The biggest lie ever told is that avocado toast is keeping you from buying a house. It’s not. It’s keeping you well nourished and for that, you should be grateful, not guilty. The idea that you have to suck all the joy out of your life in order to get rich is fundamentally flawed. Yes, saving money is an unequivocally good idea, but investing money is an even better idea.
People often complain that good habits are hard to start. Investing, however, is not one of them.
So, I bet you’ve heard about the gender equality gap a million times. Likely the gender pay gap — where women make $0.77 cents to a man’s dollar. But did you know that there’s an even larger gap that can cost us women even more over our lifetime?
Meet The Gender Investing Gap
The simple truth is that the gender investing gap can cost you hundreds of thousands of dollars (for some even million) — if you’re a woman. Need some numbers to make it believable? Here they are:
Suppose you’re making $85,000 a year and putting 20% of your income in the bank, instead of investing it. Wait five years to invest and that just cost you more than $170,000 when it’s time to retire. Wait ten years, and you’re down more than $337,00. Crazy, isn’t it? But, it’s the truth.
“Investing is one of the most important things you can do for yourself. It can build your wealth . . . not by a little, but by enough to make a real difference in your life,” says Sallie Krawcheck, the former CEO of Merrill Lynch Wealth Management and CFO of Citigroup. “If we’re not investing, we’re doing most of the hard work around money (you know, going to work every day, turning in that amazing design, landing the difficult-to-close client, beating our sale projections) . . . but we’re only getting about half the reward.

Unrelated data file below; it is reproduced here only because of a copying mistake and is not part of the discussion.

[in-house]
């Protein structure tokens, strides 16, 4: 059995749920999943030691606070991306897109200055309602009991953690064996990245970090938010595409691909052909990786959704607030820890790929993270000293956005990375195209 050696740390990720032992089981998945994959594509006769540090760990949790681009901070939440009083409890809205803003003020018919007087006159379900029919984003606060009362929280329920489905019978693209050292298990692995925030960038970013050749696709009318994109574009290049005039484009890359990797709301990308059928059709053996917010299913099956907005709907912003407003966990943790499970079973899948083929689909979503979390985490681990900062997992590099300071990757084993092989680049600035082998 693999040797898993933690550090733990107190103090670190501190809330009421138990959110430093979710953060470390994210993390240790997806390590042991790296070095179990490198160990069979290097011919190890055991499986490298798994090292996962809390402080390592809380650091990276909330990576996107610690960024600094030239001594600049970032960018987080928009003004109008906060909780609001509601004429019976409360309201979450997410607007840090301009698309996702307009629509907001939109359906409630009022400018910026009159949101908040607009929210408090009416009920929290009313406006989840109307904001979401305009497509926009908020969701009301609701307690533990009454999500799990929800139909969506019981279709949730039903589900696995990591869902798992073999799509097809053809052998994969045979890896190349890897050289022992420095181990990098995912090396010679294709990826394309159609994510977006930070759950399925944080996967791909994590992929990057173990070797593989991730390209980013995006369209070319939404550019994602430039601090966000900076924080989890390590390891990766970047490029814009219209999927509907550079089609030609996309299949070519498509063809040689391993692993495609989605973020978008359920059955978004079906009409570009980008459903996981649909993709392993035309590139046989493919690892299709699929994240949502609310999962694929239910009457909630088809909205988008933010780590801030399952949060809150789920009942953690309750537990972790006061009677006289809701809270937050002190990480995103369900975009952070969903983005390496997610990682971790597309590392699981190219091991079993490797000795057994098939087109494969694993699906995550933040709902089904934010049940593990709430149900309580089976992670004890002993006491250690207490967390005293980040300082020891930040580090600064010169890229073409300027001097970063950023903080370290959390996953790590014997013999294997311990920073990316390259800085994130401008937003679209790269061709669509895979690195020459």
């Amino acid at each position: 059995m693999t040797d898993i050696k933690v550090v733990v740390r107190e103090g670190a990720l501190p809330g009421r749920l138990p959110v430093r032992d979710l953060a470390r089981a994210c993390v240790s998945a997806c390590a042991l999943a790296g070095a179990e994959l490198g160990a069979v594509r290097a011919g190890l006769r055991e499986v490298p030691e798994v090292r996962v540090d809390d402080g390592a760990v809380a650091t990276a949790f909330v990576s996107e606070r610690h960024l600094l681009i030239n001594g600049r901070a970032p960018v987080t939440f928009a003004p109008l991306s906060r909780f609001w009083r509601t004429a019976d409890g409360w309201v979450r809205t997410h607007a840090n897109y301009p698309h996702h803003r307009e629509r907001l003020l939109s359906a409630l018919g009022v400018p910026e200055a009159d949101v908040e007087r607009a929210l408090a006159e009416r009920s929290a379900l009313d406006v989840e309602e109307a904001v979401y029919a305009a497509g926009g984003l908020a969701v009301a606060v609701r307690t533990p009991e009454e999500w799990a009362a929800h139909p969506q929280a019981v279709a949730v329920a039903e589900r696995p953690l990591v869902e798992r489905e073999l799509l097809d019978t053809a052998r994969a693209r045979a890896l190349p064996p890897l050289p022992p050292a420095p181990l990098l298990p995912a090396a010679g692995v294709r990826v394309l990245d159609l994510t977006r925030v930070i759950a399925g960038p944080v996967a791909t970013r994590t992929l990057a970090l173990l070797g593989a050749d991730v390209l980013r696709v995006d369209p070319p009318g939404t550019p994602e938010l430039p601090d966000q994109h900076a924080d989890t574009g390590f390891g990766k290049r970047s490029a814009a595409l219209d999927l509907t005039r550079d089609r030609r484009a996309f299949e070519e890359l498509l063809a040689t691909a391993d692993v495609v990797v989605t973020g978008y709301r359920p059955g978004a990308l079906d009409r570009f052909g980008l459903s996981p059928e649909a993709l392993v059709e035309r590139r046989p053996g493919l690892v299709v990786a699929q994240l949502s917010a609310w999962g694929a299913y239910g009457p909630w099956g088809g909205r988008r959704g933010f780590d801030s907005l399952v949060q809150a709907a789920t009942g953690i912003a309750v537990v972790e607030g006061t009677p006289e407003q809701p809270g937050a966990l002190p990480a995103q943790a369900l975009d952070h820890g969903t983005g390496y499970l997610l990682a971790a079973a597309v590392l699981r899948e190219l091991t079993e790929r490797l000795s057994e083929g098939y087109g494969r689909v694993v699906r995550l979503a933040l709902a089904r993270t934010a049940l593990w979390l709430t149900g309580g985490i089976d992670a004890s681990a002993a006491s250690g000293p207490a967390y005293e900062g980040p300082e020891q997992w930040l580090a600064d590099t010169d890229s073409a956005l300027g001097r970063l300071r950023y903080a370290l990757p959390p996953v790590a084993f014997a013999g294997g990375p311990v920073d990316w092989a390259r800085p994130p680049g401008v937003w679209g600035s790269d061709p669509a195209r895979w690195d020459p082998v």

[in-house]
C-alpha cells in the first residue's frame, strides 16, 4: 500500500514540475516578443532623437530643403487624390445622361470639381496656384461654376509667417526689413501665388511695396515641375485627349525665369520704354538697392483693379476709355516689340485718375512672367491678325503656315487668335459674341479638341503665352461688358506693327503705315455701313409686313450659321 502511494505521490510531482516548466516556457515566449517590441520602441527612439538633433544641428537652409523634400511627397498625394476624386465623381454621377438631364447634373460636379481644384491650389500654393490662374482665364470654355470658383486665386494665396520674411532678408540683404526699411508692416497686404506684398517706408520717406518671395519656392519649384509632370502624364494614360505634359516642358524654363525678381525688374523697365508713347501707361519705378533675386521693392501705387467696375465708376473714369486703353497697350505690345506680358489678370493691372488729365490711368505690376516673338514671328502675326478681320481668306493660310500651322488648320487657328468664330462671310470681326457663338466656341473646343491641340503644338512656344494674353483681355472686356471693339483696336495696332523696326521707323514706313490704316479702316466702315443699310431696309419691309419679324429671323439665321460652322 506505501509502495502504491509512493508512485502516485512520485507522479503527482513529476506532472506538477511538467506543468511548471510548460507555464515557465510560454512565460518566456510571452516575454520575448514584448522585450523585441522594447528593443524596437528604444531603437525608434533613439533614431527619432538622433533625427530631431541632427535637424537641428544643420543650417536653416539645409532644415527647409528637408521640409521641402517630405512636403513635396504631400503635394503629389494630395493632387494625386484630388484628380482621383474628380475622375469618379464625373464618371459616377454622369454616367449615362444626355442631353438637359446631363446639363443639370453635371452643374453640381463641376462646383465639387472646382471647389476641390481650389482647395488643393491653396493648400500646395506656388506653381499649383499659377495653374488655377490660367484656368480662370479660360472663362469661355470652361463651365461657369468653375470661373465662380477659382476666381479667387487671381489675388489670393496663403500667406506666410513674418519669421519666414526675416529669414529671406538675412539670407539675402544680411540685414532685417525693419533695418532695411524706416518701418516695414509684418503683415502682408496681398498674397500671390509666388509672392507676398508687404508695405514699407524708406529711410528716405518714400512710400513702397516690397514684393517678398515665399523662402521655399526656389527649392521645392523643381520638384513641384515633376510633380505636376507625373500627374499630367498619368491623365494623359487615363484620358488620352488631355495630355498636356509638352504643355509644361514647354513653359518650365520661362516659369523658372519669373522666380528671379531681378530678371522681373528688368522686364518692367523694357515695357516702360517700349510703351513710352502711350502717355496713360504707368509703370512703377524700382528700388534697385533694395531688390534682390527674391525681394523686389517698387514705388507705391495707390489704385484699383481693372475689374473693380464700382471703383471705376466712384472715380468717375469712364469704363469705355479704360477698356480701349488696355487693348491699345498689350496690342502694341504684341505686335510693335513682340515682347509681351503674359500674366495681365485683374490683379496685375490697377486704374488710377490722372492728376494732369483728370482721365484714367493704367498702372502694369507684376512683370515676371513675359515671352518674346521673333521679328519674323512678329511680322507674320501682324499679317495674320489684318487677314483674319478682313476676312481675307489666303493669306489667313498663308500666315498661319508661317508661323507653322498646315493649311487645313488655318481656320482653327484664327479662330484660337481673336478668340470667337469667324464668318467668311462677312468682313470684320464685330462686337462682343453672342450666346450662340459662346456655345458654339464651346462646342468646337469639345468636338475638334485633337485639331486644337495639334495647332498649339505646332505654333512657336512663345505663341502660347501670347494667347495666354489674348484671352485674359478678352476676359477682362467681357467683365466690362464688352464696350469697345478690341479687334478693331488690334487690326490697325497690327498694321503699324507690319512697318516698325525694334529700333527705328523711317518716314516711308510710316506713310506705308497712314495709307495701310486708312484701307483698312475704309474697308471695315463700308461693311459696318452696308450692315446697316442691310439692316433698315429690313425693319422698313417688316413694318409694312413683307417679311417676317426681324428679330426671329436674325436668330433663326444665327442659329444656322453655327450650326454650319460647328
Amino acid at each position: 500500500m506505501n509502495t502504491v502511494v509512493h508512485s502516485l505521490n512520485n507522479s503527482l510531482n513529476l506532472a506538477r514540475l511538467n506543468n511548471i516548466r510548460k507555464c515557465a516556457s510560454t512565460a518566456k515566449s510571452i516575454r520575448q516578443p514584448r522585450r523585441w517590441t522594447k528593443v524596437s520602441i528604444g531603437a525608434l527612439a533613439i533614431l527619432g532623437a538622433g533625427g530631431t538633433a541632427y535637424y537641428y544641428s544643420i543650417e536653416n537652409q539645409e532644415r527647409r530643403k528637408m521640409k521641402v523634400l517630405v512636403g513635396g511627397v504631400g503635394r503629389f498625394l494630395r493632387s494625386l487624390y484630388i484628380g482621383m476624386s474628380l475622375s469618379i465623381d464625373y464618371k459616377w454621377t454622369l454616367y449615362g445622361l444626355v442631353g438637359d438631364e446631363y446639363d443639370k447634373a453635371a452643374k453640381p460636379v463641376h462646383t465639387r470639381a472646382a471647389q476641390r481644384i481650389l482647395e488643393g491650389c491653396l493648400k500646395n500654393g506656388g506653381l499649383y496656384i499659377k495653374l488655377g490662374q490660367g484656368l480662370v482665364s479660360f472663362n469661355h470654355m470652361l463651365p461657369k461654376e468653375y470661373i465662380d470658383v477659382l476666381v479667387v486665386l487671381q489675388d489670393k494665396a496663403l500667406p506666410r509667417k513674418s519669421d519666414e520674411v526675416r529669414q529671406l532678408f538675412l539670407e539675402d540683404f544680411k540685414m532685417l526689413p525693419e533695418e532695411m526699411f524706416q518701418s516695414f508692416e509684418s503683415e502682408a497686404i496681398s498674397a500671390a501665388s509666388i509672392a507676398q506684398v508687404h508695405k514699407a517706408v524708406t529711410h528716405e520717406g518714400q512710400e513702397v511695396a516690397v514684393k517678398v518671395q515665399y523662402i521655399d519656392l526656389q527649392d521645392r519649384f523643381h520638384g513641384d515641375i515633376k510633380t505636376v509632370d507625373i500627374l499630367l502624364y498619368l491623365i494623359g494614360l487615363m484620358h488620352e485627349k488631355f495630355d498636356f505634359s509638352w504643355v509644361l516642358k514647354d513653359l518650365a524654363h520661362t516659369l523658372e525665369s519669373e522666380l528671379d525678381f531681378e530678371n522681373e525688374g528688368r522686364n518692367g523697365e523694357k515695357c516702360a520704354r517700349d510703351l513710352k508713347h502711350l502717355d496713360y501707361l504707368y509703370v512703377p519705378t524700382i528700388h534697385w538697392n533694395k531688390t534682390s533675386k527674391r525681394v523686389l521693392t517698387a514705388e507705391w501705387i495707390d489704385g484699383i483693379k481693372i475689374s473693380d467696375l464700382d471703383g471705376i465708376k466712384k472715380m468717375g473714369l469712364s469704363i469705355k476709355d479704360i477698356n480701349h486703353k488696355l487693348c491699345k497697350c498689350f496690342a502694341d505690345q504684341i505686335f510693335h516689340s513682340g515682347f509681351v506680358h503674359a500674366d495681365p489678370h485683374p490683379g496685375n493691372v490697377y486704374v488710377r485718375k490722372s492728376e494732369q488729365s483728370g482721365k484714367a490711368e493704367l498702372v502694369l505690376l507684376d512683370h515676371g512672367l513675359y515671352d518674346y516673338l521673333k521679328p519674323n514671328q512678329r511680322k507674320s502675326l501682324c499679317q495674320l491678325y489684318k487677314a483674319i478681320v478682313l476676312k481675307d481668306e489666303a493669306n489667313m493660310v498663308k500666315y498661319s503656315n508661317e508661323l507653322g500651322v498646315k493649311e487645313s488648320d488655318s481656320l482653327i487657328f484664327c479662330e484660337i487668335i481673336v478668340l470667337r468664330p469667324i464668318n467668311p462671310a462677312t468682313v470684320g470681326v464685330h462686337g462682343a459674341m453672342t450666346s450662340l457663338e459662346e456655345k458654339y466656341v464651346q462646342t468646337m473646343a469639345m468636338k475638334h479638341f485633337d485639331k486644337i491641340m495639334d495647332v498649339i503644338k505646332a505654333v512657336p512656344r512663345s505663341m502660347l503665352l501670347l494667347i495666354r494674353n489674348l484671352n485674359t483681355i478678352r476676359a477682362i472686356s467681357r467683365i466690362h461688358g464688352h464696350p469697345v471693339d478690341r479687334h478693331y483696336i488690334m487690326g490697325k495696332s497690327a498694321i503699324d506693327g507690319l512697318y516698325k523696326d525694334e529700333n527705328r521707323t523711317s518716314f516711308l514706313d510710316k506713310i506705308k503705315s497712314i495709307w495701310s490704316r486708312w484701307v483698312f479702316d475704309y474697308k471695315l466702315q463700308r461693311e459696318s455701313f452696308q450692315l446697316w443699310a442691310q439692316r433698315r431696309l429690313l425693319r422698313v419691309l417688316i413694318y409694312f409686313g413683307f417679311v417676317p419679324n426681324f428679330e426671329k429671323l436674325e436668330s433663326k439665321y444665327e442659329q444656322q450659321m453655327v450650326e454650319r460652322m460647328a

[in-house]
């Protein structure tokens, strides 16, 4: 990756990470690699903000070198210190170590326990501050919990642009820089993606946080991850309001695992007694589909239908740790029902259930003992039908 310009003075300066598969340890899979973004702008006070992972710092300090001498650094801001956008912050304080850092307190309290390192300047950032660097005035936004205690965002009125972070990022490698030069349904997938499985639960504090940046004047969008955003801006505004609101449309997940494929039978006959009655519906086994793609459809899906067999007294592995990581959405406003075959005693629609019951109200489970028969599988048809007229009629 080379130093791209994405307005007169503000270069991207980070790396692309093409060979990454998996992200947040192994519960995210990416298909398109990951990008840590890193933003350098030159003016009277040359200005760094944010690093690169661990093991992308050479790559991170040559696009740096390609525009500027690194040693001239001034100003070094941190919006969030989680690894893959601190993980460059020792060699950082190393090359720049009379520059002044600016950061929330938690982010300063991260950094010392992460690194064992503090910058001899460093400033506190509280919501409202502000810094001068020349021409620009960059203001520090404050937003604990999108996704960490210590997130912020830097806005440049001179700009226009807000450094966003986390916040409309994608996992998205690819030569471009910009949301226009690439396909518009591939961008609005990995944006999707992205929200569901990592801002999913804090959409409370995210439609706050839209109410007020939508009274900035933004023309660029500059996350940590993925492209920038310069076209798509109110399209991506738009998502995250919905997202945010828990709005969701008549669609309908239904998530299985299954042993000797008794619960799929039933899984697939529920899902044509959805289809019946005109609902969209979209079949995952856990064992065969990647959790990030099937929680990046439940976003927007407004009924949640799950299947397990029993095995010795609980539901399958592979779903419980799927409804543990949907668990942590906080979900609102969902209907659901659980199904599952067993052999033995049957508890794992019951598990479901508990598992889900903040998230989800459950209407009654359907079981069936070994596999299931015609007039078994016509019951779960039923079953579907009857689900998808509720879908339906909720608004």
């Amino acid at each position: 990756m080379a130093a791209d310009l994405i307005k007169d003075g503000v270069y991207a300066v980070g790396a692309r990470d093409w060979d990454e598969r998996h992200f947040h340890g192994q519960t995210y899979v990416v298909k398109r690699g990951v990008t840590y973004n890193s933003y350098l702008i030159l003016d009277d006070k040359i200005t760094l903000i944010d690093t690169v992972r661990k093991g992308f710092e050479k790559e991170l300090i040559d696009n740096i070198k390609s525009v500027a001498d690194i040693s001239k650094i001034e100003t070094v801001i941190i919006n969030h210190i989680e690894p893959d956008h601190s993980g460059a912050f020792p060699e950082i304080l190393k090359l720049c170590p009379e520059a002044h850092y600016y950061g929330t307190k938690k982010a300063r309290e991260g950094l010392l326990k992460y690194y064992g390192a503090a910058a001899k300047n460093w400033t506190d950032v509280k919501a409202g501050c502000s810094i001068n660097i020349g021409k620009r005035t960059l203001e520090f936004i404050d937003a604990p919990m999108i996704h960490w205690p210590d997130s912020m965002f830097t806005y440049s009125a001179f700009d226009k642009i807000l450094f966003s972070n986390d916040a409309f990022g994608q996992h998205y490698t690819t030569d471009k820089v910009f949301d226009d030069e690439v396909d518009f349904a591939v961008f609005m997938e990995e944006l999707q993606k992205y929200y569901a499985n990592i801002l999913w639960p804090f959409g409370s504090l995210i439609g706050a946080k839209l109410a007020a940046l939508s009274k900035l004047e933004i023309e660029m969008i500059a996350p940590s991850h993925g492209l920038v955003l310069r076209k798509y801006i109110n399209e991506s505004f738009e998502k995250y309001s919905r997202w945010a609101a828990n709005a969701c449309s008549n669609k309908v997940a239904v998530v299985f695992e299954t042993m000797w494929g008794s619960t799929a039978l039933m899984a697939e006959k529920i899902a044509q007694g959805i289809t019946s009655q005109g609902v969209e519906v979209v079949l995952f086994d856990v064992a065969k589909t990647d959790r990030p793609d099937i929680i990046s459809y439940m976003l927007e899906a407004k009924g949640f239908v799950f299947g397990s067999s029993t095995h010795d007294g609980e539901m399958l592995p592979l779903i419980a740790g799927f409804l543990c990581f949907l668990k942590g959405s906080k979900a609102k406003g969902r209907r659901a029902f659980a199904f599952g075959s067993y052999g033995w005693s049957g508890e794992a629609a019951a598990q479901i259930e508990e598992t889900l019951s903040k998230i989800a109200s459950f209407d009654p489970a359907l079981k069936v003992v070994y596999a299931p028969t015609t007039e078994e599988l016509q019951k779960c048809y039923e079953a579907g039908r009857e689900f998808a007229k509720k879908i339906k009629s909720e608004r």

The Gap Women Can Start Closing
The financial services industry has traditionally been built by men, for men. Likewise, all the jargon and the sports-like feel to the markets, financial news is very geared toward men; the focus on “outperforming” and “beating the markets” and “picking the winners.” It’s all pretty macho, and it’s made financial planning and investing feel out of reach for so many women.
“I promise you: It’s not us, it’s them. We’ve been held back from engaging financially — and it costs us, big-time,” says Krawcheck who has had first-hand experience holding her own as one of the few female executive leaders on Wall Street. At 23, at her first job, she would arrive every morning to find a photocopy of male genitalia on her desk. “It was horrible, it was uncomfortable, it was embarrassing, it was humiliating,” Krawcheck tells Style Salute. “But, I couldn’t quit because I didn’t have the money to quit. I was living paycheck to paycheck and I was right out of school and I had a lease to pay.”
Withstanding that embarrassment for years, Krawcheck went on to have a very successful career on Wall Street, and now, she is now the founder of Ellevest, the online investment platform tailored specifically to women. “We wanted to make investing as approachable as possible for women.
Part of that means invalidating the myth that women don’t take financial risks. Yes, you may not have the stomach for financial risk. That’s fine, you don’t need one. If you invest your money consistently and conservatively, it’s perfectly reasonable to expect a substantial return over time. It just takes patience, willingness, and basic know-how.
The truth is: the market has delivered, on average, a 9.5% return annually since 1928. If you plop your money in an index fund that mimics the market, you’re practically guaranteed a plump return — especially if you hold tight through day-to-day or month-to-month market fluctuations. And at Ellevest, they’re not about beating the market — they are all about helping you reach your goals.